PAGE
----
Latest University of Haifa Stories
The terms “gas” and “sea” for many will invoke associations of reserves, business, and a lot of money.
President Obama’s middle name, Hussein, makes Israelis - both Jewish and Arab - perceive him as less pro-Israeli, reveals a new study conducted by the University of Haifa and the University of Texas.
An international conference at the University of Haifa has called attention to the dangers of exposure to light at night.
Managers demonstrate their highest levels of professional vitality in their 50s, reveals a new study conducted at the University of Haifa, Israel, which examined the functionality of high-tech, engineering, and infrastructure executives.
Children showing difficulty carrying out routine actions, such as getting dressed, playing with particular types of games, drawing, copying from the board in school and even typing at the computer, could be suffering from developmental coordination disorder (DCD), and not necessarily from ADHD or other more familiar disorders.
A worker experiencing the stress of intense workdays might develop somatic symptoms, such as stomach ache or headache, which will eventually lead to taking leave of absence.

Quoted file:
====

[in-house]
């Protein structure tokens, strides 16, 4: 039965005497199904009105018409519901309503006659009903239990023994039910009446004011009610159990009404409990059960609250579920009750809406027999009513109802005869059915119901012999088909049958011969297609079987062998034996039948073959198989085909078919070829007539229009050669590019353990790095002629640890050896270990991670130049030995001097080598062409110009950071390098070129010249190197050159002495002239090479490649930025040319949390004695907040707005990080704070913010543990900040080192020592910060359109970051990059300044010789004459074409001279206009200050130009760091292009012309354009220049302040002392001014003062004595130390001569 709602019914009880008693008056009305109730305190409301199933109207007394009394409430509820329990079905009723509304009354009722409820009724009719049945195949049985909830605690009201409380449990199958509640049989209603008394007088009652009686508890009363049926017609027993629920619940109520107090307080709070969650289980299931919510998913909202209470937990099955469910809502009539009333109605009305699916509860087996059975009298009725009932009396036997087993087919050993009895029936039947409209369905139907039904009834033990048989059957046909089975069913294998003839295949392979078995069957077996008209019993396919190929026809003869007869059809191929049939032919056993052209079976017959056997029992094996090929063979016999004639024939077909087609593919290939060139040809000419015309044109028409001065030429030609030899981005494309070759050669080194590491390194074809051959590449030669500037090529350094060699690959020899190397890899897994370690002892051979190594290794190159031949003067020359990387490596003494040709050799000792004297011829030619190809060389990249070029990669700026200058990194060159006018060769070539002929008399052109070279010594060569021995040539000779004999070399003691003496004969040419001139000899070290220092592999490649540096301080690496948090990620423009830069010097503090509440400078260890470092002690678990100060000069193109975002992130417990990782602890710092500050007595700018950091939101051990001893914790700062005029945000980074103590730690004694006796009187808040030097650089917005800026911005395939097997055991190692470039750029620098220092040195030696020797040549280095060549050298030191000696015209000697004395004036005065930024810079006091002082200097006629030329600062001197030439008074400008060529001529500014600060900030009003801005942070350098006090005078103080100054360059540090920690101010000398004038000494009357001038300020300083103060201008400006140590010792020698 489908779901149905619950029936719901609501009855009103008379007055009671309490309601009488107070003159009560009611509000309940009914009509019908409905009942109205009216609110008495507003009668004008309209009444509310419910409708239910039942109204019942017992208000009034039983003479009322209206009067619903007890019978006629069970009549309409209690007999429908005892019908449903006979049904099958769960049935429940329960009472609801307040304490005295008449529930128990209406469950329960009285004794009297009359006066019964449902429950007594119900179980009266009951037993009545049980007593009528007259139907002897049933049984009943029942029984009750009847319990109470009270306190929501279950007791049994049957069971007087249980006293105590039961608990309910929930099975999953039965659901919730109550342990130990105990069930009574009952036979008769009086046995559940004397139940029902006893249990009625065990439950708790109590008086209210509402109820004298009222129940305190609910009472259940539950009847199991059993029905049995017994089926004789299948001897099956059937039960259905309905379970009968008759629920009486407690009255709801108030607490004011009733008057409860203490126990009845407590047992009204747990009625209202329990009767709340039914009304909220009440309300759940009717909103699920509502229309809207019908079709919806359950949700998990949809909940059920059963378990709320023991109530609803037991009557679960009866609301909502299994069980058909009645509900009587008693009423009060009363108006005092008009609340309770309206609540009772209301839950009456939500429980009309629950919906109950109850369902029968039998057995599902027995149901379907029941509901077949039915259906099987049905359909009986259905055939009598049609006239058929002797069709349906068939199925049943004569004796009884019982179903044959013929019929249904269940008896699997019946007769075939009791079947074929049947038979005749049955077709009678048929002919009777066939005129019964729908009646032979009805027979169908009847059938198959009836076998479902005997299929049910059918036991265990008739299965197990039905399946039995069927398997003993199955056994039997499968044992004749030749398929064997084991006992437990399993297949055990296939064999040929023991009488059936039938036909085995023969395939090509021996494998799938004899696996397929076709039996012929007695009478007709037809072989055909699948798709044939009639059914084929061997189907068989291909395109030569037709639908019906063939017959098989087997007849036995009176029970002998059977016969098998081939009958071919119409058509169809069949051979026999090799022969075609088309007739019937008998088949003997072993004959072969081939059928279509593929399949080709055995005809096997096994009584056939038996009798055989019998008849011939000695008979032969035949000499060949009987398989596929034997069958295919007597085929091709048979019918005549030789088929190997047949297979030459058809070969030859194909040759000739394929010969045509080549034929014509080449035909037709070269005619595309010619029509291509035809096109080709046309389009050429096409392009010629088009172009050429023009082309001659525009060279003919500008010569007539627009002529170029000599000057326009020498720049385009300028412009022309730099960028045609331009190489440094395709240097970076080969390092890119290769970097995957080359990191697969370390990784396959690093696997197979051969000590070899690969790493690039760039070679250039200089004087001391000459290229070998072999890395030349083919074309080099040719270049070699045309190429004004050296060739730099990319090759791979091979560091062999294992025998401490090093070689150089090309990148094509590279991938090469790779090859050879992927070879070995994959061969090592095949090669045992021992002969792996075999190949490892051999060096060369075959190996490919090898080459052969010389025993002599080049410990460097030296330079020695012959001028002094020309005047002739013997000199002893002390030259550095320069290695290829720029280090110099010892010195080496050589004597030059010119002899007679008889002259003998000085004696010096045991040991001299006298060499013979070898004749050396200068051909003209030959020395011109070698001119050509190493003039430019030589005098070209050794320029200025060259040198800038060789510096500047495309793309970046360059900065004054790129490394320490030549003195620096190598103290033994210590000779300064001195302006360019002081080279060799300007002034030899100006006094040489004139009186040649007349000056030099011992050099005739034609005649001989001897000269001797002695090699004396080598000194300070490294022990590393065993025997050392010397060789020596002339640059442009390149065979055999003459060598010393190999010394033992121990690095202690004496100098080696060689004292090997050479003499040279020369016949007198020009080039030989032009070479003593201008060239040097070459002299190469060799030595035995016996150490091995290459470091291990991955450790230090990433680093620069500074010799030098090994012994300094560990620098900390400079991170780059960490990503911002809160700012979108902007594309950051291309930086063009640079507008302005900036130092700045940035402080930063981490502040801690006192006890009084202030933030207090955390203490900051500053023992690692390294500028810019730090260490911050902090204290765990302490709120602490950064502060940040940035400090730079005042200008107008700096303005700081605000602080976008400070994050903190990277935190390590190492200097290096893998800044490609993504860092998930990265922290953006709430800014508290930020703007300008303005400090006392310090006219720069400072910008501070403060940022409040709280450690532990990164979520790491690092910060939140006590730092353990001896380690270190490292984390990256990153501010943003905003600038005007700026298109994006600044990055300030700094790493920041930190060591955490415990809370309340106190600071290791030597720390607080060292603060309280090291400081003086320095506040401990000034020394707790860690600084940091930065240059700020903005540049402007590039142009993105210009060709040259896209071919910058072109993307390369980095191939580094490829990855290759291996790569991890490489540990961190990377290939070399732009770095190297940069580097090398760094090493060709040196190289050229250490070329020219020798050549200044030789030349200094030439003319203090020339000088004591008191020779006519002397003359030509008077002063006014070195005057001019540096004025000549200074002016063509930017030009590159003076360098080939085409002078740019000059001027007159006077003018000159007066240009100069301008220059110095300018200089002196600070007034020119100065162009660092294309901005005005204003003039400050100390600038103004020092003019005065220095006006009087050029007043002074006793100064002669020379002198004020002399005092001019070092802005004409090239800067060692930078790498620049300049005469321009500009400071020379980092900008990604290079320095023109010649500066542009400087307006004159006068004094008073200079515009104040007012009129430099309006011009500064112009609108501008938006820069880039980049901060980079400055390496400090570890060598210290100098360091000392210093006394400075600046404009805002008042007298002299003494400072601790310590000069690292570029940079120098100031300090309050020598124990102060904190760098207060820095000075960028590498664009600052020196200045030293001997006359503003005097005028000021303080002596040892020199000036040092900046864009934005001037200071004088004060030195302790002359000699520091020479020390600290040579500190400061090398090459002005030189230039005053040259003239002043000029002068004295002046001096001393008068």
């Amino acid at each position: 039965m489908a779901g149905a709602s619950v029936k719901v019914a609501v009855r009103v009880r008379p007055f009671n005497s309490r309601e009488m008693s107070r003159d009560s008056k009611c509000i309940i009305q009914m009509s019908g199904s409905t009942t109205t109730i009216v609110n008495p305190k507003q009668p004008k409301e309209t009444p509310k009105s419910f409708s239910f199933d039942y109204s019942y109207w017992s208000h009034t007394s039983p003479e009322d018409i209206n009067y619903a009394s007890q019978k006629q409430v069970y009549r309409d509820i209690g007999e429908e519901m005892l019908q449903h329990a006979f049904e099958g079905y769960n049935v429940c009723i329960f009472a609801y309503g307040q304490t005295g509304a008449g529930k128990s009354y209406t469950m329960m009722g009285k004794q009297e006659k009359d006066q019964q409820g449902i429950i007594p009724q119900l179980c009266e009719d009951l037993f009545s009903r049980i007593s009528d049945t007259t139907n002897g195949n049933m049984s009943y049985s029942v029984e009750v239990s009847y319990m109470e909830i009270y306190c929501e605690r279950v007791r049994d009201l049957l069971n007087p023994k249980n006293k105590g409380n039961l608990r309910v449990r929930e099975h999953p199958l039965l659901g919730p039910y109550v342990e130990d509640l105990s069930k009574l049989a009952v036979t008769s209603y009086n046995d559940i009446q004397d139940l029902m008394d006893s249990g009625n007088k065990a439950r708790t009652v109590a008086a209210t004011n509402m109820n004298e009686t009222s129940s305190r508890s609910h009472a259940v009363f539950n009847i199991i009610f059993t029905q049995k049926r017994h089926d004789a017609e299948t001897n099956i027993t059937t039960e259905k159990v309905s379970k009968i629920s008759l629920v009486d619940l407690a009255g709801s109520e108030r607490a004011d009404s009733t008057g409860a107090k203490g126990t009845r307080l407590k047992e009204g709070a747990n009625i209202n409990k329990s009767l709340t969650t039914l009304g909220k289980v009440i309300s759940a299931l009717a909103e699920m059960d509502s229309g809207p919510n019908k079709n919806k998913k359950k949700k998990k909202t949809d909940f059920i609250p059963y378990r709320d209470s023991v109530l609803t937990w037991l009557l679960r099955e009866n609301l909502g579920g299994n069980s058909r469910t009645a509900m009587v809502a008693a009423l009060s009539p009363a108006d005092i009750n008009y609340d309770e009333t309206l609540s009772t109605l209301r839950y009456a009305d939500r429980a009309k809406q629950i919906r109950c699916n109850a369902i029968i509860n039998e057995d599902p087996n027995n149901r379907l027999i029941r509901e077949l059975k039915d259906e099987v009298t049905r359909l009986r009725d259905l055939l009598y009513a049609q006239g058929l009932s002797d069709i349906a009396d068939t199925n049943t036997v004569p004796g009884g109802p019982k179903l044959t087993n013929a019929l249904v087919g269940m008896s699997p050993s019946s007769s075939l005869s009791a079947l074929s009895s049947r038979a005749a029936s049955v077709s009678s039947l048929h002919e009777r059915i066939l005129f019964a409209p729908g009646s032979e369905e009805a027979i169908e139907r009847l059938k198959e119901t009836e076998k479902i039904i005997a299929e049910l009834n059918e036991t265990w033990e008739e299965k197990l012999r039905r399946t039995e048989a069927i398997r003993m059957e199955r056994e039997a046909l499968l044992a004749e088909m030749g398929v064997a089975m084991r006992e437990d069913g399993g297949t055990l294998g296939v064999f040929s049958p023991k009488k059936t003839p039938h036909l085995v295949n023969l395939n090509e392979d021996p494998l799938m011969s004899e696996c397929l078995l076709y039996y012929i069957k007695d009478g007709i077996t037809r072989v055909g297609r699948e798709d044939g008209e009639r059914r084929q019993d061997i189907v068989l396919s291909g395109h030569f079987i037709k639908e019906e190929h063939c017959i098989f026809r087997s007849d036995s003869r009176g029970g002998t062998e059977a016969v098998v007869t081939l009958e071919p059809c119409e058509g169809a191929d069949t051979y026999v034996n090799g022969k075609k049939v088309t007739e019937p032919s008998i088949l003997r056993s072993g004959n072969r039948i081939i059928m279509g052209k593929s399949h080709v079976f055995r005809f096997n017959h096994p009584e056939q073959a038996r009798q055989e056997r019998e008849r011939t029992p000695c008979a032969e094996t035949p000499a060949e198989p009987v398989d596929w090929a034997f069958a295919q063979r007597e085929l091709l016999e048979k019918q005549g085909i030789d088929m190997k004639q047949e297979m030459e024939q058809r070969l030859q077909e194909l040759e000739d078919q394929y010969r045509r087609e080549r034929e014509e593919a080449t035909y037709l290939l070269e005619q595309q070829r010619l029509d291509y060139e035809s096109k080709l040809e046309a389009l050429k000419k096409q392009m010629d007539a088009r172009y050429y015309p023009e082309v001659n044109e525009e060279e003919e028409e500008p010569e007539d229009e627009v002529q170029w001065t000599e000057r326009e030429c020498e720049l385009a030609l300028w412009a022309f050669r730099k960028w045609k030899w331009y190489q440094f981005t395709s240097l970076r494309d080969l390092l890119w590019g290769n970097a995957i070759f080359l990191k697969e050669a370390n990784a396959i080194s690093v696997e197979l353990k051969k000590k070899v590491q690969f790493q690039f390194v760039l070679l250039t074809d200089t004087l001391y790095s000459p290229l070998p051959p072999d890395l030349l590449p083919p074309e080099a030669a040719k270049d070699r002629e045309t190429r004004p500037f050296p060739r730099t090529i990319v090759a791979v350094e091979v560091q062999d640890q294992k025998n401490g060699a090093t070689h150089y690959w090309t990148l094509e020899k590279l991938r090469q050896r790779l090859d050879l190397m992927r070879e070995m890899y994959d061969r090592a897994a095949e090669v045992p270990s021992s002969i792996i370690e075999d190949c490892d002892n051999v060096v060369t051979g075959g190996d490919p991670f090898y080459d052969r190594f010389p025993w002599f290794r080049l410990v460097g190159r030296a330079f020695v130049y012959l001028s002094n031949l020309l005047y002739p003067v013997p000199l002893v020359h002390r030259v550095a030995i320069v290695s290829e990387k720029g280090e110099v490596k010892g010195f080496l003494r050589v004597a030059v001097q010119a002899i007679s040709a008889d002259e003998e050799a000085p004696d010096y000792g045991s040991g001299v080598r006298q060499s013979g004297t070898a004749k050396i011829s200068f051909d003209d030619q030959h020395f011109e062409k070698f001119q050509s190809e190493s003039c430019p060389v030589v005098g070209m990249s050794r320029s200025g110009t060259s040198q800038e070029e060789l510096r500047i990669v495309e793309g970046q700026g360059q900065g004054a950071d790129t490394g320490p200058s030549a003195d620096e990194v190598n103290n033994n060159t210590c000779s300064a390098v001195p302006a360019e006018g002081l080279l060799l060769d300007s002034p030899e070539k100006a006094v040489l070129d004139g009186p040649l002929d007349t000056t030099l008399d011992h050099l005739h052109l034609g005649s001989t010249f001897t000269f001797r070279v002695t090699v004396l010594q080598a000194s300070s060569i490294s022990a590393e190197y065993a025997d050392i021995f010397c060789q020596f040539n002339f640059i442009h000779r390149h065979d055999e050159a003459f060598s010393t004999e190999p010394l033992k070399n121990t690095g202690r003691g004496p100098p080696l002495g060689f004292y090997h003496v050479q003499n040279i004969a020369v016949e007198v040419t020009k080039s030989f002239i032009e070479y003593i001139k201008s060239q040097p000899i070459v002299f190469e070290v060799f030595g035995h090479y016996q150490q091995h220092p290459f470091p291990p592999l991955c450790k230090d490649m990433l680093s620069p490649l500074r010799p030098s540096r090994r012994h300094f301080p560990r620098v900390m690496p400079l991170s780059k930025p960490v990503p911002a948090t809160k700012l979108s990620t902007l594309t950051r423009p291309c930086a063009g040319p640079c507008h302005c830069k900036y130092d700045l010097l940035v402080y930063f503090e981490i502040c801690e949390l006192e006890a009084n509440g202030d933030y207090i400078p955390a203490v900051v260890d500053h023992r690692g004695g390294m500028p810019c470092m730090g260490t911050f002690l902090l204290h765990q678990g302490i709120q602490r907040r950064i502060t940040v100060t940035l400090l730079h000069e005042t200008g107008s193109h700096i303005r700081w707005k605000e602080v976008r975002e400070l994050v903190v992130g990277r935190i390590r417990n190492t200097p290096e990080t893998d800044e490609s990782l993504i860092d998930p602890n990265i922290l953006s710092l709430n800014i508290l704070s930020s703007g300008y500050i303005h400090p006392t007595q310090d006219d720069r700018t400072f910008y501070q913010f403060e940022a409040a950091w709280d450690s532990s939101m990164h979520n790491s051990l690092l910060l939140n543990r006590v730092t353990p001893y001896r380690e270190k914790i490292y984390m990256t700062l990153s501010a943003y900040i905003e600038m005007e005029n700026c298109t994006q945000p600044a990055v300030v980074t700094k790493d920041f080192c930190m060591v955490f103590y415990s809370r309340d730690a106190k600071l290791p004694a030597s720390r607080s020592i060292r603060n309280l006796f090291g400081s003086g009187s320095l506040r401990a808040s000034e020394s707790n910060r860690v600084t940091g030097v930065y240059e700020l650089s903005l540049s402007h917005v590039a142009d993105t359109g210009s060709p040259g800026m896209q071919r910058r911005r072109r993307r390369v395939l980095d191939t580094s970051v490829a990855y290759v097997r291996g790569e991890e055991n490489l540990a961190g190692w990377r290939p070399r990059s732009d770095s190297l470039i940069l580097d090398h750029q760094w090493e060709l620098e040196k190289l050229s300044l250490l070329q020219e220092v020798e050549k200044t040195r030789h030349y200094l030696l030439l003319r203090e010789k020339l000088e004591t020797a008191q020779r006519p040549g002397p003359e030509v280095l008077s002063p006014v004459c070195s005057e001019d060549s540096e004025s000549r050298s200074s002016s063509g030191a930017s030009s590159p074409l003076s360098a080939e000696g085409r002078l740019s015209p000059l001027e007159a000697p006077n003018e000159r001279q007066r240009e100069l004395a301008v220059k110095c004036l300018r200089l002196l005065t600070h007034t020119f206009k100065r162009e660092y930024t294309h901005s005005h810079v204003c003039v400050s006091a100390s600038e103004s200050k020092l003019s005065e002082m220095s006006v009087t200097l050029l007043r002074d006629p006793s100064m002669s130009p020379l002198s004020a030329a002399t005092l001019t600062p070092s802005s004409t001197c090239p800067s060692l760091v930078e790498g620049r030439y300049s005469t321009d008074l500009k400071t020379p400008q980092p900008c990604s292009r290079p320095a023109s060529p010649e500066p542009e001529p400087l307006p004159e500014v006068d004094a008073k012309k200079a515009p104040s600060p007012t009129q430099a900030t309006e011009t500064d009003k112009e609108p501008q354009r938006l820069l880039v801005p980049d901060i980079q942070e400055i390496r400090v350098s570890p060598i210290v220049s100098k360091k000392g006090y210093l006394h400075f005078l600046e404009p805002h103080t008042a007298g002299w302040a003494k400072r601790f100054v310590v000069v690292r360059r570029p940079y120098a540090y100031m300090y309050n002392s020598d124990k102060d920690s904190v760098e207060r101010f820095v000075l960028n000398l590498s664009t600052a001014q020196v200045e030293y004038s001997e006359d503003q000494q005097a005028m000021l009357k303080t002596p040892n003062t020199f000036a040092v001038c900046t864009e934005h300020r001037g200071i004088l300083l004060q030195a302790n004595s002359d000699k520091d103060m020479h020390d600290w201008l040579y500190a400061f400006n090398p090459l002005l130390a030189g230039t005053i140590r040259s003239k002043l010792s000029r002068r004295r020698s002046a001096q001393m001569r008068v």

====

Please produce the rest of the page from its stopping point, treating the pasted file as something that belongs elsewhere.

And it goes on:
Hackers invading databases is just the tip of the iceberg in online terrorist activity: International terrorist organizations have shifted their Internet activity focus to social networks and today a number of Facebook groups are asking users to join and support Hezbollah, Hamas and other armed groups that have been included in the West’s list of declared terror organizations.
Confronting an abusive boss is easier said than done: employees coping with the stress of abusive treatment prefer to avoid direct communication even though it would be the most effective tactic in terms of emotional wellbeing.
The better the looks of United States Congresspersons, the more television coverage they receive, shows a new study from the University of Haifa recently published in the journal.
Exposure to television coverage of terrorism causes women to lose psychological resources much more than men, which leads to negative feelings and moodiness.